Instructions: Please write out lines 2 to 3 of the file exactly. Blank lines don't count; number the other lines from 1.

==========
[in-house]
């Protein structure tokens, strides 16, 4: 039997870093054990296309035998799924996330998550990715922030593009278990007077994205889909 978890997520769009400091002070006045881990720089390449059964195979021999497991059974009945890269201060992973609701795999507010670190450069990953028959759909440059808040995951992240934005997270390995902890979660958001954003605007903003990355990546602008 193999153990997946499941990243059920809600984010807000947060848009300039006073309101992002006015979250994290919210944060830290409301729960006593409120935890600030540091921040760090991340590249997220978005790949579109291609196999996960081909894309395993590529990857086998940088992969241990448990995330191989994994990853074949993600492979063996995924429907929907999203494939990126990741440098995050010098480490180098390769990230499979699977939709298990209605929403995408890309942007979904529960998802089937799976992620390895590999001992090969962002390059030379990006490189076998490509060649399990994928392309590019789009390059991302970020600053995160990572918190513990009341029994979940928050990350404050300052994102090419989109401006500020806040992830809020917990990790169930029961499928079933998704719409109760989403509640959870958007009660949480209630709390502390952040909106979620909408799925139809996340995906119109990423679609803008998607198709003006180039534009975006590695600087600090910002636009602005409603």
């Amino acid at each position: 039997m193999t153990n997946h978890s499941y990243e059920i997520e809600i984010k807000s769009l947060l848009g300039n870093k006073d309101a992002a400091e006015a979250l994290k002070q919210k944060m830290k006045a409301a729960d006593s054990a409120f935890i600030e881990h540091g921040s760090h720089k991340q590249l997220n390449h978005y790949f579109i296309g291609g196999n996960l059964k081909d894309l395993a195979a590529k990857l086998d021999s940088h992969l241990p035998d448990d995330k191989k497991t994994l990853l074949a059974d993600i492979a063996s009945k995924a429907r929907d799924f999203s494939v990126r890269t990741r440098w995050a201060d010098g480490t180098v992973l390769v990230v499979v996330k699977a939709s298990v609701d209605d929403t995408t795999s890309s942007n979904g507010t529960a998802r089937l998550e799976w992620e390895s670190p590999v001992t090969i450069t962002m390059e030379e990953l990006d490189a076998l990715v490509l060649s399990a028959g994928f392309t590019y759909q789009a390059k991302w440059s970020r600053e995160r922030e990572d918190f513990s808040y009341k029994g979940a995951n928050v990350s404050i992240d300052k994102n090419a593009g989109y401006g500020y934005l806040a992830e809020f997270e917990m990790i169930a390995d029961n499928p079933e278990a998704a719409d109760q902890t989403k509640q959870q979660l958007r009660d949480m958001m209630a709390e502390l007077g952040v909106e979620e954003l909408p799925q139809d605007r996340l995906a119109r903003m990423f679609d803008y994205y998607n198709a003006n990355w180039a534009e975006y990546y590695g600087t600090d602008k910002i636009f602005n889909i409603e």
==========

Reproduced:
């Protein structure tokens, strides 16, 4: 039997870093054990296309035998799924996330998550990715922030593009278990007077994205889909 978890997520769009400091002070006045881990720089390449059964195979021999497991059974009945890269201060992973609701795999507010670190450069990953028959759909440059808040995951992240934005997270390995902890979660958001954003605007903003990355990546602008 193999153990997946499941990243059920809600984010807000947060848009300039006073309101992002006015979250994290919210944060830290409301729960006593409120935890600030540091921040760090991340590249997220978005790949579109291609196999996960081909894309395993590529990857086998940088992969241990448990995330191989994994990853074949993600492979063996995924429907929907999203494939990126990741440098995050010098480490180098390769990230499979699977939709298990209605929403995408890309942007979904529960998802089937799976992620390895590999001992090969962002390059030379990006490189076998490509060649399990994928392309590019789009390059991302970020600053995160990572918190513990009341029994979940928050990350404050300052994102090419989109401006500020806040992830809020917990990790169930029961499928079933998704719409109760989403509640959870958007009660949480209630709390502390952040909106979620909408799925139809996340995906119109990423679609803008998607198709003006180039534009975006590695600087600090910002636009602005409603």
């Amino acid at each position: 039997m193999t153990n997946h978890s499941y990243e059920i997520e809600i984010k807000s769009l947060l848009g300039n870093k006073d309101a992002a400091e006015a979250l994290k002070q919210k944060m830290k006045a409301a729960d006593s054990a409120f935890i600030e881990h540091g921040s760090h720089k991340q590249l997220n390449h978005y790949f579109i296309g291609g196999n996960l059964k081909d894309l395993a195979a590529k990857l086998d021999s940088h992969l241990p035998d448990d995330k191989k497991t994994l990853l074949a059974d993600i492979a063996s009945k995924a429907r929907d799924f999203s494939v990126r890269t990741r440098w995050a201060d010098g480490t180098v992973l390769v990230v499979v996330k699977a939709s298990v609701d209605d929403t995408t795999s890309s942007n979904g507010t529960a998802r089937l998550e799976w992620e390895s670190p590999v001992t090969i450069t962002m390059e030379e990953l990006d490189a076998l990715v490509l060649s399990a028959g994928f392309t590019y759909q789009a390059k991302w440059s970020r600053e995160r922030e990572d918190f513990s808040y009341k029994g979940a995951n928050v990350s404050i992240d300052k994102n090419a593009g989109y401006g500020y934005l806040a992830e809020f997270e917990m990790i169930a390995d029961n499928p079933e278990a998704a719409d109760q902890t989403k509640q959870q979660l958007r009660d949480m958001m209630a709390e502390l007077g952040v909106e979620e954003l909408p799925q139809d605007r996340l995906a119109r903003m990423f679609d803008y994205y998607n198709a003006n990355w180039a534009e975006y990546y590695g600087t600090d602008k910002i636009f602005n889909i409603e």